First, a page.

UAE nationals prepare for the GCC Golf Championship

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UAE U15s and U18s will soon participate in a four-week training regime ahead of the 2017 GCC Golf Championship.

Hosted in Saudi Arabia, the tournament will take place from April 11-16.

Working alongside the Jumeirah Golf Estates, the European Tour Performance Institute and Emirates Golf Federation have devised this programme to help players mentally prepare and perform at their best in anticipation of the championship.

While official championship roster announcements are pending, nine young golfers will take part in this preparatory programme.

The Director of Instruction at the Jumeirah Golf Estates-European Tour Performance Institute, Mark Gregson-Walters said he is “excited to be part of the 18 & under and the 15 and under teams final preparation before the GCC Golf Championship.”

He continued: “We have witnessed the teams’ hard work and enthusiasm when it comes to practice over the past months.

“We have a vast amount of experience at the European Tour Performance Institute, which we can share with the team to refine their games and prepare for the upcoming event in Saudi Arabia.”

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WATCH: Highlights of Sharjah Senior Golf Masters

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The inaugural Sharjah Senior Golf Masters presented by Shurooq reached a thrilling conclusion as South Africa’s Chris Williams claimed his first title in six years at the first hole of a sudden-death play-off against Englishman Gary Marks.

“Words fail me. After being eight years on the Tour and finally getting my second win after all these years is just amazing,” said Williams, whose last win came at the Aberdeen Brunei Senior Masters.

“I’ve been playing well and scoring well in South Africa leading up to this event, playing in as many pro-ams as I could to keep my game sharp. So that gave me a lot of confidence before this week.”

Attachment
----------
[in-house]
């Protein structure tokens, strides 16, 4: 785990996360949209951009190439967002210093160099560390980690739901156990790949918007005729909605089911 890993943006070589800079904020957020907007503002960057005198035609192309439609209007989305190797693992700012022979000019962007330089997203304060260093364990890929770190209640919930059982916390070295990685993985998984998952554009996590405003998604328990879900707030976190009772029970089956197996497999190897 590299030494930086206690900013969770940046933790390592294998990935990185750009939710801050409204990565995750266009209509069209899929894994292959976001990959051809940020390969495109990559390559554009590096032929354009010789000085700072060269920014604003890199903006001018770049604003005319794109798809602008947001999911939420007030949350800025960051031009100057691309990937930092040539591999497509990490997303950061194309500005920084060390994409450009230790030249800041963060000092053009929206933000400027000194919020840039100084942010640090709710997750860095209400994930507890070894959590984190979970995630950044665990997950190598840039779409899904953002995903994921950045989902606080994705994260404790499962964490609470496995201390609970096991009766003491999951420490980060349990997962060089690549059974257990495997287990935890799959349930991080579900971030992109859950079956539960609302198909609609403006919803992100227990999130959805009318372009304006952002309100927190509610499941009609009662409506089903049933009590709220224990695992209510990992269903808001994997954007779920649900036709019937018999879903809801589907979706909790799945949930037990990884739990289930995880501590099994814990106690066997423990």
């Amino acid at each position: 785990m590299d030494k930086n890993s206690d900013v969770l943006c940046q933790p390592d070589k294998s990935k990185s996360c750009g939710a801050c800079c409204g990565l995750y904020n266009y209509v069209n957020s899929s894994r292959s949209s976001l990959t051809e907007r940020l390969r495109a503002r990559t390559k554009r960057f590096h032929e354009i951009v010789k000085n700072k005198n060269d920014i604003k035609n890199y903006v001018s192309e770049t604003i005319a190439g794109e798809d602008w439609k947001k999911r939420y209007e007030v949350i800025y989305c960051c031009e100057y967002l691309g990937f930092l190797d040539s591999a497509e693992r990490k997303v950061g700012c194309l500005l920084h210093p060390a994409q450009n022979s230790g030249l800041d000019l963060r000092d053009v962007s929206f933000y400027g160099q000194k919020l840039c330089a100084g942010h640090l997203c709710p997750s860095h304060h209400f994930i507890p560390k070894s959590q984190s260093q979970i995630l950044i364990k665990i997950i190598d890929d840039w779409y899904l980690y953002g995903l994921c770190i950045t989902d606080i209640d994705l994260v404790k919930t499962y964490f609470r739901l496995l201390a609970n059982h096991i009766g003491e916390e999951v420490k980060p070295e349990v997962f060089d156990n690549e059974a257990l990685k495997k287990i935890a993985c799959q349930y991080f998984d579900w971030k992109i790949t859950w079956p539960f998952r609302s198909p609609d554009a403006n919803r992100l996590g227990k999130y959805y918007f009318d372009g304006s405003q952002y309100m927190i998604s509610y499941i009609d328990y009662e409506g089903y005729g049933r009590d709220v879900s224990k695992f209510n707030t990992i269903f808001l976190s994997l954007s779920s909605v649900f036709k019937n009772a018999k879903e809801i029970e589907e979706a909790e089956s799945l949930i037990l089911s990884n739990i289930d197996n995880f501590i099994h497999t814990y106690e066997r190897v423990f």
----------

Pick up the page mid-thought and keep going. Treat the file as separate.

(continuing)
Like all of the players this week, Williams was highly impressed by the Peter Harradine-designed course at Sharjah Golf & Shooting Club – the first time a Senior Tour event had been played on a nine-hole layout.
“The course was amazing, the fairways where very good and the greens were magnificent,” said the 57 year old.








“Everybody I’ve spoken to enjoyed playing this golf course. We didn’t know how a nine-hole course was going to work but it’s been tremendous and it really gives you food for thought.”

The event also marked the first time the European Senior Tour had ever visited the emirate of Sharjah and the organisers could scarcely have hoped for a more captivating final day.


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Thomas sees silver lining in cruel missed cut

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Encouraging signs: Rayhan Thomas.

The Dubai-based teenager, now ranked India’s No1 amateur, shot rounds of six-over par 78 and three-over par 75 to finish on nine-over par at the halfway stage.

Play was suspended yesterday due to darkness after a second straight day of interruption due to a thunderstorm. All the players playing in the afternoon group were yet to complete their rounds.

The cut, on what is proving to be a very difficult Gary Player course at DLF Golf & Country Club, is expected to fall at five-over par.

“I must say I am a little disappointed to miss the cut, but I played super solid this week. I did hit the ball very solid. If they did my proximity to the hole stat, I think I would be in the top-five of the field,” said 17-year-old Thomas, who finished tied 60th in Omega Dubai Desert Classic last month.

“But in the future, if I have to make a choice of playing badly and missing the cut, or to play like this and miss the cut, I’d much prefer the second option.

“I really had one bad hole, the 18th where I hit two bad drives and it cost me five shots for the two rounds with a double and a triple, which made all the difference. It is a par-5 hole, so I’d expect to make a birdie there.

“And I did not make any putt over the two days. The greens were tricky, but my putter went surprisingly cold.”

Thomas however saw the silver lining in the tough test that he endured.

“I really enjoyed my first Indian Open. The golf course was interesting. It was very tough and in great condition. I think I am going to find the UAE courses so much more easier when I come back,” he said.

“It is so different from the course we have back home. The slightest of mis-hits, if you get into the bushes, or find water, can result in a big number. There were times you felt like you saved a shot if you made a bogey after getting into some of these spots.”

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